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[How-To] Muscular Load Add-on | Data Processing


A good challenge starts with a pertinent question and fortunately our life is filled with excellent questions, making our world challenging.

We will start this discussion with a sequence of simple but valuable thoughts:
Can you imagine a world without people smiling or Usain Bolt running?
It is difficult but, if you feel that is possible, think about your favourite book, written long years ago, or the beautiful painting that you contemplated on the Museum.
Probably now you are facing more difficulties ;)

But, what links all the previous activities and why am I referring them ?
Many answers are possible, but the one that is relevant for us is muscles. In fact if you cannot imagine your life without some of these activities we proved that living without muscles is a challenge that anyone should face and a boring world that anyone deserve.

The previous examples are mainly recreational, however, muscle activity can be even more relevant on working environments where physical actions are essential.
Keeping our muscles healthy is one of the main concerns of Ergometry, together with the motorisation of muscular performance.

For supporting Ergometrists, PLUX developed the Ergo Researcher Kit, where data from 8 to 24 muscles can be collected simultaneously and in a totally synchronised way.

This kit includes a signal processing add-on called "Ergoplux Muscular Load".

On the following sections it will be presented the basic steps that should be followed in order to extract useful information from "Ergoplux Muscular Load" add-on.

Experimental Requirements

Before starting processing data we need to acquire our signals. The following steps may be a reasonable guide for this task:
1. Pair Ergoplux device with your computer (Pairing a Device at Windows 10 [biosignalsplux]);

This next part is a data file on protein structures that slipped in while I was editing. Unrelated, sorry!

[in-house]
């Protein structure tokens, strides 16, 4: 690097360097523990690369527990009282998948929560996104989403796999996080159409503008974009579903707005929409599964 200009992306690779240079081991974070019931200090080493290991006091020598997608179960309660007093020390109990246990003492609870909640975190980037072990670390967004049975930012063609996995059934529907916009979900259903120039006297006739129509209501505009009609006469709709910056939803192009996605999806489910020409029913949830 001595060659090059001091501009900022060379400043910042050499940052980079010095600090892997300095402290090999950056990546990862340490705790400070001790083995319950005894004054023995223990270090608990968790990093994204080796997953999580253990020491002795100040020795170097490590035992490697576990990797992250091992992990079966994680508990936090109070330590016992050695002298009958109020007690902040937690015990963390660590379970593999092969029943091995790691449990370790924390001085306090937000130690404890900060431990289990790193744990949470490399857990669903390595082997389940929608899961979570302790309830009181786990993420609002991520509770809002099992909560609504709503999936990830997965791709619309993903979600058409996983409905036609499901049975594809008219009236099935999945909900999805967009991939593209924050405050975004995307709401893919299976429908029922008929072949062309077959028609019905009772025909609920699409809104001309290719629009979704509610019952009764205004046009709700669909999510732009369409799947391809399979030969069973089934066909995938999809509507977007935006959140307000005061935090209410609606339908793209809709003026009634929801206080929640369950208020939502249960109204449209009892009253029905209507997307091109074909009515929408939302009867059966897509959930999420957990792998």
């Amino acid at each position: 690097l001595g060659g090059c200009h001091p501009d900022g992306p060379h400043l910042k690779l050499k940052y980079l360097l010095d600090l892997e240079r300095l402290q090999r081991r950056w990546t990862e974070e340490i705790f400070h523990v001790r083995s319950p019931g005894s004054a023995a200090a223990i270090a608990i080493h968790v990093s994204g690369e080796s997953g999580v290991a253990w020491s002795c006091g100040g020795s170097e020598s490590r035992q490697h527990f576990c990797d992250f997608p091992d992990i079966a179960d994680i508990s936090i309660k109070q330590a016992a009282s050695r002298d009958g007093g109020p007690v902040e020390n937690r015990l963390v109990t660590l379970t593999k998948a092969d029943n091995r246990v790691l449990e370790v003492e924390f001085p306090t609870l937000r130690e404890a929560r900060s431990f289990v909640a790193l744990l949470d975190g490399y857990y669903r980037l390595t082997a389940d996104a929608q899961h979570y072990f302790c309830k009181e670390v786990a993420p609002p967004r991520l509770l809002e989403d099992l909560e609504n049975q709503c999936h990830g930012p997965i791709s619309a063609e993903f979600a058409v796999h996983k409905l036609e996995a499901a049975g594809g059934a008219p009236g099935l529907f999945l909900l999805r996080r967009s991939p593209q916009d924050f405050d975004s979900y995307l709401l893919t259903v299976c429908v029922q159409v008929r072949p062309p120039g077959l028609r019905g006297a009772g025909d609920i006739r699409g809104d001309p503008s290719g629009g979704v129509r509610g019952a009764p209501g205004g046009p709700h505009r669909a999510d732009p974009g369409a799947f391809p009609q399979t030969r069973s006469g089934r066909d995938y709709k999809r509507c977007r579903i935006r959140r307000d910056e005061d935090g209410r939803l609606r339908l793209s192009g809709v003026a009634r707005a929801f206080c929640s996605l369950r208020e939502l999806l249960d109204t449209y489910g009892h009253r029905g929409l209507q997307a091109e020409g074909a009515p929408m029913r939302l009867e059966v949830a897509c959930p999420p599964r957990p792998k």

2. Execute OpenSignals software;
3. Configure your device and start an EMG acquisition from the muscles under analysis (Signal Acquisition [OpenSignals]);
4. At the beginning of the acquisition help and request your voluntary to execute a sequence of three Maximum Voluntary Contractions following the SENIAM "Clinical Test" directives accordingly to the muscle under analysis.
On the following animation we show how to access these directives for the Biceps brachii muscle, but the web navigation procedure is identical for other muscles that you may want to analyse
biosignals | seniam electrode placement directives
5. After executing the set of three MVC's start the experimental protocol;
6. Stop the Acquisition;
Steps 3 to 6 are graphically illustrated on the animation below
biosignals | device configuration and mvc determination procedure
7. Store the acquired signals on your local disk (Store Files after Acquisition [OpenSignals]).

Processing Stage - Preparation

With the following steps you will be able to access "Muscular Load" Add-On.
1. Open the acquired signal on the "Play" mode of OpenSignals ([Load Signals after Acquisition OpenSignals);
2. Access "Muscular Load" add-on.
biosignals | opening muscularload plugin on opensignals

Previously to the processing step description, it is important to have a quick theoretical background about the processing methodology, which you can access at

Processing Stage - Using the Add-On

Let's get into the real processing steps :)
1. Select the acquisition segment that contains the three MVC's;
biosignals | selection of mvc segment
2. Press the "MVC Button" on the graphical user interface to ensure that the algorithm can generate an Amplitude Probability Distribution Function (APDF) for the maximum effort conditions [see more information about APDF here];
biosignals | determination of the amplitude probability function
3. Select the acquisition segment where your experimental protocol was executed;
biosignals | selection of the time segment linked with the test procedure
4. Click on "APDF Button" to generate the APDF function of the test protocol.
biosignals | generation of apdf function for the testing data

As you can see on the animation we are outside the Warning and Danger zone during our test.
Additionally to this intuitive graphical result we have access to some quantitative results, namely the percentual time interval where the muscular load is equal or less than 10, 50 or 90 % of the MVC.
biosignals | presentation of qualitative and quantitative results

The obtained results state that:
* During 2 % of the total acquisition time the muscle load was below 10 % MVC;
* During 5 % of the total acquisition time the muscle load was below 50 % MVC;
* During 35 % of the total acquisition time the muscle load was below 90 % MVC.

These results can be exported into a .pdf report.
biosignals | exporting results to a .pdf report

This processing tool is very practical, intuitive and robust. You have a all new world that you can explore by yourself ! :)

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